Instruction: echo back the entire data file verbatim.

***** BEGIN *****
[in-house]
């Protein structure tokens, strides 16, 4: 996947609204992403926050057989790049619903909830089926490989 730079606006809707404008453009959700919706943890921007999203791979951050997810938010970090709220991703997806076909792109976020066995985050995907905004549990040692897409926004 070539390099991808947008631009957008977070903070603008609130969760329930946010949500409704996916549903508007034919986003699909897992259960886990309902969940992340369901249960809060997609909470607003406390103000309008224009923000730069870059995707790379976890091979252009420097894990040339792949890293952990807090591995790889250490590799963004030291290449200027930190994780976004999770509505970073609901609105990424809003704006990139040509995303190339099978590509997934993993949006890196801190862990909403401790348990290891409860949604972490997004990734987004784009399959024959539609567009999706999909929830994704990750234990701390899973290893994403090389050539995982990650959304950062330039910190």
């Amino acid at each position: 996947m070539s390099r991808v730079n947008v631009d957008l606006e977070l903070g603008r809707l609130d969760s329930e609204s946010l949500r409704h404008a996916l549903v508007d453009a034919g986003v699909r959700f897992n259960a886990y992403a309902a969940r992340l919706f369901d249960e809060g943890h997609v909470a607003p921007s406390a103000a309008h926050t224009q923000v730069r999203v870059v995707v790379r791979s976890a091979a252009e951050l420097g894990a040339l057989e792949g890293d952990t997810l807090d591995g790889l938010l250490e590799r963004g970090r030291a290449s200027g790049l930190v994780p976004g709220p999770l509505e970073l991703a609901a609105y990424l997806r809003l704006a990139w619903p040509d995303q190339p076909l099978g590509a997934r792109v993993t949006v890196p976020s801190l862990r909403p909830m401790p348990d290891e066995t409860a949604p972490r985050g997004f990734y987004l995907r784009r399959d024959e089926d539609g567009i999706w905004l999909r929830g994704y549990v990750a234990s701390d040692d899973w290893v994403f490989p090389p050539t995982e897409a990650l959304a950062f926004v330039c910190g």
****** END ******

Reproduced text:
[in-house]
């Protein structure tokens, strides 16, 4: 996947609204992403926050057989790049619903909830089926490989 730079606006809707404008453009959700919706943890921007999203791979951050997810938010970090709220991703997806076909792109976020066995985050995907905004549990040692897409926004 070539390099991808947008631009957008977070903070603008609130969760329930946010949500409704996916549903508007034919986003699909897992259960886990309902969940992340369901249960809060997609909470607003406390103000309008224009923000730069870059995707790379976890091979252009420097894990040339792949890293952990807090591995790889250490590799963004030291290449200027930190994780976004999770509505970073609901609105990424809003704006990139040509995303190339099978590509997934993993949006890196801190862990909403401790348990290891409860949604972490997004990734987004784009399959024959539609567009999706999909929830994704990750234990701390899973290893994403090389050539995982990650959304950062330039910190």
């Amino acid at each position: 996947m070539s390099r991808v730079n947008v631009d957008l606006e977070l903070g603008r809707l609130d969760s329930e609204s946010l949500r409704h404008a996916l549903v508007d453009a034919g986003v699909r959700f897992n259960a886990y992403a309902a969940r992340l919706f369901d249960e809060g943890h997609v909470a607003p921007s406390a103000a309008h926050t224009q923000v730069r999203v870059v995707v790379r791979s976890a091979a252009e951050l420097g894990a040339l057989e792949g890293d952990t997810l807090d591995g790889l938010l250490e590799r963004g970090r030291a290449s200027g790049l930190v994780p976004g709220p999770l509505e970073l991703a609901a609105y990424l997806r809003l704006a990139w619903p040509d995303q190339p076909l099978g590509a997934r792109v993993t949006v890196p976020s801190l862990r909403p909830m401790p348990d290891e066995t409860a949604p972490r985050g997004f990734y987004l995907r784009r399959d024959e089926d539609g567009i999706w905004l999909r929830g994704y549990v990750a234990s701390d040692d899973w290893v994403f490989p090389p050539t995982e897409a990650l959304a950062f926004v330039c910190g």